…Oh spirit of Easters yet to come, I fear you most of all.
There is a chance I only have part of the puzzle here. It may be that there was a series of rabbits meant to represent the holidays, and this was the “old new year.” Perhaps there was an all-bunny version of Piers Anthony’s “Incarnations of Immortality” that ran on Cartoon Network for four weeks before it got canned—probably because they ran it next to Spongebob Squarepants, and the two shows were just too cerebral for the after-school demographic.
But I really like to think that, for some half-crazed ceramic artist somewhere, Death takes the form of a one-eared rabbit clutching an hourglass. Or maybe the reason that it’s only got one ear is that it’s actually a sundial, and as the sun moves overhead, the shadows move around the hem of the rabbit’s robes, telling you that, enigmatically, it’s slit-hem o’clock, and that probably means it’s time to take the pills the nice lady left you.
The missing ear was the seconds hand.
The easter bunny stumbles back in shocked horror as the massive, slobbering, St. Bernard stumbled toward her. Bits of egg and cheap chocolate flecked its muzzle, and second-rate marshmallow foam mixed with the rabid froth drippind down its jowels. It lurched forward, wondering if, when the rabbit stopped screaming, the throbbing ache in its head would die with it.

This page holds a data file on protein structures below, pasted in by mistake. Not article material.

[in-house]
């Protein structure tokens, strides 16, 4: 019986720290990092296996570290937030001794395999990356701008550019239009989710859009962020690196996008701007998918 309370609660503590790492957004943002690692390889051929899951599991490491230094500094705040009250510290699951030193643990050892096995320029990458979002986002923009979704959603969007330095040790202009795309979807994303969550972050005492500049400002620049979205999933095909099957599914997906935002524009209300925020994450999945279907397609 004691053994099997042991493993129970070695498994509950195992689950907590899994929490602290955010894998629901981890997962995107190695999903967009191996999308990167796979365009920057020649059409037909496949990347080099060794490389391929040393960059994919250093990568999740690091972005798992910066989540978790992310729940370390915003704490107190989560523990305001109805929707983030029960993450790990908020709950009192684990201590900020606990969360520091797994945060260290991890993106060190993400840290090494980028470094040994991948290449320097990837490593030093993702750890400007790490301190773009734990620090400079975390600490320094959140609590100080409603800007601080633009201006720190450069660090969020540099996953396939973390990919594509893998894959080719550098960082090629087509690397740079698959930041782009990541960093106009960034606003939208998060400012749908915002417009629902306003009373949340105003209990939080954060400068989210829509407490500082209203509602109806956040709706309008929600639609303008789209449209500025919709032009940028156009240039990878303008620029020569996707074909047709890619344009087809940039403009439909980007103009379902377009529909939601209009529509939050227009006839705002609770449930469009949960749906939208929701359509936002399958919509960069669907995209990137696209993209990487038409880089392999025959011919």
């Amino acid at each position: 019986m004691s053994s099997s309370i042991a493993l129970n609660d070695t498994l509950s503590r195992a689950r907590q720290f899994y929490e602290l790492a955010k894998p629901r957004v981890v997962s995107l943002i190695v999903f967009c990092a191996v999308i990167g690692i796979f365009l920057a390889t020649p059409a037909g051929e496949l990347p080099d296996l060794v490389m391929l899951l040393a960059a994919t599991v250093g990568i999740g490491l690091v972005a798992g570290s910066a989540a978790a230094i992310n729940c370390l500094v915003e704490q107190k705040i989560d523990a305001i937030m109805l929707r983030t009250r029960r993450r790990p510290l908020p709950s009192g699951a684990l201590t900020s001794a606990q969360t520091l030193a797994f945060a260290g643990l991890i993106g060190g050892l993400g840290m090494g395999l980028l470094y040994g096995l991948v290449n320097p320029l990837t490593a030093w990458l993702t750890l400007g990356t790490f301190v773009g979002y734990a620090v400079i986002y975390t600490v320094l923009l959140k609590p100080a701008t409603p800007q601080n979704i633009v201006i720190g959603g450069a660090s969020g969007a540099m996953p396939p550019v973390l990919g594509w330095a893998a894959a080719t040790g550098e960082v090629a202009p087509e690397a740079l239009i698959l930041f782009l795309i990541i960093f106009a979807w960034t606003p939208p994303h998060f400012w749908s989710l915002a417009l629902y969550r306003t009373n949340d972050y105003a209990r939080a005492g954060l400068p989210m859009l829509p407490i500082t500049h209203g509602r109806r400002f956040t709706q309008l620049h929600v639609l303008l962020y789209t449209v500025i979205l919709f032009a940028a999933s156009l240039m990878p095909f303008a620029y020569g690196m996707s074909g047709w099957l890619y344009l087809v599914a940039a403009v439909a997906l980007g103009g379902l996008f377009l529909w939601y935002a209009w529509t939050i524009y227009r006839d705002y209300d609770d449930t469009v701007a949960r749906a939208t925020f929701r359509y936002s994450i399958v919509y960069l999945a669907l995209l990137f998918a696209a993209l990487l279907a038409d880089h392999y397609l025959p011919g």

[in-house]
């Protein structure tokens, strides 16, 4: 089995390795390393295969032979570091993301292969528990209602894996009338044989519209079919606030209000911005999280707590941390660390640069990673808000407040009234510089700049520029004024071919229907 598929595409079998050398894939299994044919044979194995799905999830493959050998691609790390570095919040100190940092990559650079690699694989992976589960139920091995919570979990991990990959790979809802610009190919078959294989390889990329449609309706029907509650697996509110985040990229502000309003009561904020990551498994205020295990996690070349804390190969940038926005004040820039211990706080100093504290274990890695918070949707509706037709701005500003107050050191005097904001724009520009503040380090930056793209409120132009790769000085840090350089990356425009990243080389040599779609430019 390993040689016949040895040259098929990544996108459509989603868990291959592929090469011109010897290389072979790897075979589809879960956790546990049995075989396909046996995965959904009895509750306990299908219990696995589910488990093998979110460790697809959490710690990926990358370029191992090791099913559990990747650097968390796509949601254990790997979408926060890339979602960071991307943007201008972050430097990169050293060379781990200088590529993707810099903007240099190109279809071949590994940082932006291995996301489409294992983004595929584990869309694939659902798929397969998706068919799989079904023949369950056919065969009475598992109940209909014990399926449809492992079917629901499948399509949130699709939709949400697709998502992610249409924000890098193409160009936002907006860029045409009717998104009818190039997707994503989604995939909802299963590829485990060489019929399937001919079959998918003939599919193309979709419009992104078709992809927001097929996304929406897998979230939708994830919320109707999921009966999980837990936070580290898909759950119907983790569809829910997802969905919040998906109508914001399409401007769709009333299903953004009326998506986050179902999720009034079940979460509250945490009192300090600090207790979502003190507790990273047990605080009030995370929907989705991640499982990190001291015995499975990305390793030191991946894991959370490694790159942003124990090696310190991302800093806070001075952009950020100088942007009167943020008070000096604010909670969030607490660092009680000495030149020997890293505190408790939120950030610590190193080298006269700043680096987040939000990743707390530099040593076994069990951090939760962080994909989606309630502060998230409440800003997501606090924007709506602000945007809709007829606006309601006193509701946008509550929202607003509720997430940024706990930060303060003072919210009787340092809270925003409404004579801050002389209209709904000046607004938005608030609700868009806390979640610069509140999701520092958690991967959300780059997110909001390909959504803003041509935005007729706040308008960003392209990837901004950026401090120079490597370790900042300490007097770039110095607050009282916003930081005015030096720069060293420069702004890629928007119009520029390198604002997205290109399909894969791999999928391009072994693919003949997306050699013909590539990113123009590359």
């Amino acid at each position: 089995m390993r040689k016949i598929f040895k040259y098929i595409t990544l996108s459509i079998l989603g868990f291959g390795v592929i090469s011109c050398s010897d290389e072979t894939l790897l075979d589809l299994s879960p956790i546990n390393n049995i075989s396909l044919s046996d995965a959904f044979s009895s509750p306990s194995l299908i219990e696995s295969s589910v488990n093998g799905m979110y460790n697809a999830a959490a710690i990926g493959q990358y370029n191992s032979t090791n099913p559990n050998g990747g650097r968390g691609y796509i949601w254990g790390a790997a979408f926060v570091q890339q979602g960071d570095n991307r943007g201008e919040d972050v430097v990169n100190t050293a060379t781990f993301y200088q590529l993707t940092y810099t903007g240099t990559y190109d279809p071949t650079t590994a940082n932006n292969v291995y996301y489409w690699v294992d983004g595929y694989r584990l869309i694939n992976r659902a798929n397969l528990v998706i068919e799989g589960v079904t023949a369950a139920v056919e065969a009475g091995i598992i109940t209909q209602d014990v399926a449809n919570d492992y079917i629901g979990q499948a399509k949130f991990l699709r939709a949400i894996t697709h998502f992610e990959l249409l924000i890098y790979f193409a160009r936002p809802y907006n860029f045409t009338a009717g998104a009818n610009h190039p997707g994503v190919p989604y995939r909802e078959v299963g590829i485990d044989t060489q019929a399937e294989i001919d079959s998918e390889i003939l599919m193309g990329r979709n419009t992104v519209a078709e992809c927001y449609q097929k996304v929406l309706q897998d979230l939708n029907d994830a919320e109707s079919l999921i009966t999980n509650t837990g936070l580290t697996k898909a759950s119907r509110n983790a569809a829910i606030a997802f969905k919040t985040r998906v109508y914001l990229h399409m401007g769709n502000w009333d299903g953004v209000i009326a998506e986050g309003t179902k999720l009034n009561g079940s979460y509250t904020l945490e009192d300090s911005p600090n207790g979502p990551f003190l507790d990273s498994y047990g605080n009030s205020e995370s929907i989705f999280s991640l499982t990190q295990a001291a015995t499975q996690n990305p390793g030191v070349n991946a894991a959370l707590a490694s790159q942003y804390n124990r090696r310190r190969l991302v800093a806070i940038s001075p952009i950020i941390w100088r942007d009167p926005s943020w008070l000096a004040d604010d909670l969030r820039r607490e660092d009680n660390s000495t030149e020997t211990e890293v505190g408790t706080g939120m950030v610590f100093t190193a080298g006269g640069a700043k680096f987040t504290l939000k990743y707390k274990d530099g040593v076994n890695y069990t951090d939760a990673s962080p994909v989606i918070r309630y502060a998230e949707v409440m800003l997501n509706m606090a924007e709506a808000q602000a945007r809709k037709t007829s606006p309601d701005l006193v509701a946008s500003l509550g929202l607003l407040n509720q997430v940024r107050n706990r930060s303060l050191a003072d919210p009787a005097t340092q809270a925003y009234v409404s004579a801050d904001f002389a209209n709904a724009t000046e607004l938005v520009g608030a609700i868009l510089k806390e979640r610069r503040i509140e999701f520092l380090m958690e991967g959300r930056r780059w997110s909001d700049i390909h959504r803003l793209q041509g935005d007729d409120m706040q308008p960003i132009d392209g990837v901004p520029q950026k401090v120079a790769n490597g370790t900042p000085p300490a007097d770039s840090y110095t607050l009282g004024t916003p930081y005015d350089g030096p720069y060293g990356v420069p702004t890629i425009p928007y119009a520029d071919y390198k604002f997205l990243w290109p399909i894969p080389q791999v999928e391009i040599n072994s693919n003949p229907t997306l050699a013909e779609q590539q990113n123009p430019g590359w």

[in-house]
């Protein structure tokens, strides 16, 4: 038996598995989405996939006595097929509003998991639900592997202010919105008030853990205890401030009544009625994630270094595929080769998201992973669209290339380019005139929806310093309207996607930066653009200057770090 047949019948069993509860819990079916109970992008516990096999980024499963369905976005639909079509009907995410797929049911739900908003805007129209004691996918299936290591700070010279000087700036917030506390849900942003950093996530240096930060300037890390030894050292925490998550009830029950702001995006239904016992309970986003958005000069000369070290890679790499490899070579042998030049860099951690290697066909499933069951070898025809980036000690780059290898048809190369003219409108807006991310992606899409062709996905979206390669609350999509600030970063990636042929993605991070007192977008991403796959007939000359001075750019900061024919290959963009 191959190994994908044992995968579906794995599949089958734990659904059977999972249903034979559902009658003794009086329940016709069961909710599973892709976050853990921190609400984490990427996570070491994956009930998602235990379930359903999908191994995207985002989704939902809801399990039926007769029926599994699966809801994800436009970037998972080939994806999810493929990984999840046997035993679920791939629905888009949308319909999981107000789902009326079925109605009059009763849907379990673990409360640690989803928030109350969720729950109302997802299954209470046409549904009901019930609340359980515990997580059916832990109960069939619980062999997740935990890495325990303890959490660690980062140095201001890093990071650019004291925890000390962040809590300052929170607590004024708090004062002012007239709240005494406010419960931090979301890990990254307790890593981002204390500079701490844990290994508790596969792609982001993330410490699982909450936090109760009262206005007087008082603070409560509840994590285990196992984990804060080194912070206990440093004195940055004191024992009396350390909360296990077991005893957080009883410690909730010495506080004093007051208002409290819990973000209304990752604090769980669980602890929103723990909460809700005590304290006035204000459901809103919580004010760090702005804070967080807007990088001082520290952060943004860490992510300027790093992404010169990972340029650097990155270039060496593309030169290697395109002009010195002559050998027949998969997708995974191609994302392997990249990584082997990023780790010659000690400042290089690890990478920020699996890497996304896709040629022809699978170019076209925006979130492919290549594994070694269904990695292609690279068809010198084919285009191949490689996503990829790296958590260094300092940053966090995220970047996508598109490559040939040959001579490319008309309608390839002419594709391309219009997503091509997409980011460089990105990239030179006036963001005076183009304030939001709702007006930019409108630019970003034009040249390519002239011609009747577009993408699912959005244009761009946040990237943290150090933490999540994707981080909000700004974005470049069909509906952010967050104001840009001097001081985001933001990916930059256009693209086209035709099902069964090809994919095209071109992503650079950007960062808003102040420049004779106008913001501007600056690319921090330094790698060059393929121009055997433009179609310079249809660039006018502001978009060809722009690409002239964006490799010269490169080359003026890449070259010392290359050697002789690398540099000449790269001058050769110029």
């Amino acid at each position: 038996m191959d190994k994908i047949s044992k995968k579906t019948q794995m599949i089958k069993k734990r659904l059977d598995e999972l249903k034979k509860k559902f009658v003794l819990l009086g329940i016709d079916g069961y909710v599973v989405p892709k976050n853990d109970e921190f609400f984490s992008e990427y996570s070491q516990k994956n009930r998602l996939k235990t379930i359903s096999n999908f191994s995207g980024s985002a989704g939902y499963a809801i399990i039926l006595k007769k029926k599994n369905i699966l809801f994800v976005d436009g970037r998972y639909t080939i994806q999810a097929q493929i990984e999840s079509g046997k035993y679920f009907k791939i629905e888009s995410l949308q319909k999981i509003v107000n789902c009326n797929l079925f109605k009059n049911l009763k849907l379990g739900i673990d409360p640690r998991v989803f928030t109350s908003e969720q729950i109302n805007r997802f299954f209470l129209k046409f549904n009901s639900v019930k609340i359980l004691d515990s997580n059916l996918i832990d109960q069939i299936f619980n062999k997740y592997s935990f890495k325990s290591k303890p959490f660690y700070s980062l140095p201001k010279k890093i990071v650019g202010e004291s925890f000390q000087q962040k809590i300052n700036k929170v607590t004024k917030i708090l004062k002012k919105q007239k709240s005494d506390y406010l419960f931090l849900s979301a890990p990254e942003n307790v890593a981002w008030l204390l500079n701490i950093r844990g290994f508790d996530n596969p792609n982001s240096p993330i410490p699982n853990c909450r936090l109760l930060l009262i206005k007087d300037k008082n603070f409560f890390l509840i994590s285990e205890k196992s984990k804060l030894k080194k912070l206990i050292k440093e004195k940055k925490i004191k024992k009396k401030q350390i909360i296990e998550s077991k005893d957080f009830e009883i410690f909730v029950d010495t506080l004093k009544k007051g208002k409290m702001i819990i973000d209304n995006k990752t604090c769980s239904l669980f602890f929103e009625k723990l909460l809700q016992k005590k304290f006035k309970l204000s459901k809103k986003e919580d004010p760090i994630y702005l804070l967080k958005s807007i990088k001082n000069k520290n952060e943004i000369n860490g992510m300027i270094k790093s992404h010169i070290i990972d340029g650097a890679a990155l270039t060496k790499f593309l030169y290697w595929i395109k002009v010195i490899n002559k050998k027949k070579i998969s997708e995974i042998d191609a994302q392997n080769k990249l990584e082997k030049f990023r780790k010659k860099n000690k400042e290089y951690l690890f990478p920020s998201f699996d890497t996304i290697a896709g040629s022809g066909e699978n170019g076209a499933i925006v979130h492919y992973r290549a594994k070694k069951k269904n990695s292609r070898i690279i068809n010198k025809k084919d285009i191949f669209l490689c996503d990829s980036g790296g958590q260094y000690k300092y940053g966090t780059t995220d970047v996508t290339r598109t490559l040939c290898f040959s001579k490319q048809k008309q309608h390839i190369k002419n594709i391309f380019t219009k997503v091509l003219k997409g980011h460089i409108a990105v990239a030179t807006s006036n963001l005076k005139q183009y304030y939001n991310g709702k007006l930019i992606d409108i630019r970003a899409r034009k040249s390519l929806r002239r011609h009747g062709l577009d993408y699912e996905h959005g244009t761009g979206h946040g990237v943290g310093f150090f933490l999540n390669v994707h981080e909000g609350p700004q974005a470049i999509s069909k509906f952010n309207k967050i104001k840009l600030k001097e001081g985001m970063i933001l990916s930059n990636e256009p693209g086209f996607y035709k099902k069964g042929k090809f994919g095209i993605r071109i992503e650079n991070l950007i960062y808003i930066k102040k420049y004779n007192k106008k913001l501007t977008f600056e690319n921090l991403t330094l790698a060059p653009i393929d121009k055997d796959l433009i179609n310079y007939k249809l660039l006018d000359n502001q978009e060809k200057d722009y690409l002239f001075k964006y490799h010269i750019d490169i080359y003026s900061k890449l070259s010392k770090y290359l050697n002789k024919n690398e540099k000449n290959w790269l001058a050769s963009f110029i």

In the back, an Indian looked on fatly and passively. She knew all the steps of this dance, for she had seen the end of this story on IMDB, and that which was fortold could not be postponed.
….Easter does strange things to a man.
It’s probably the messed-up chemicals in the “chocolate.” Which is actually an exotic distillate of benzene and certain heavy metals, with a bit of potassium and some tar to make it turn brown, guar gum for texture, and parrafin wax for bulk. After a couple hits of that heady cocktail, ANYONE would fall back in their PJs, eyes tiny points of madness, and wait for the ride to end.
Odd thing about this particular piece of “art”—notice that the ears are the same color as the head. I’m thinking this isn’t so much a cute costume as a way to hide his monstrous deformity, and his parents let him out to see the light of day only on Easter, Halloween, and that furry convention every August.
He’s used that basement time to weave a clever basket out of 12 years of his own hair clippings. It’s good to do crafty things when you’ve got a few spare hours.
Shocked bunny and Grim Rabbit of Inle from Savers on South Lamar. Rabbit boy with cheap moustache from Salvation Army on Metric near Peyton Gin, and “BABY” from Goodwill on 2222, Austin.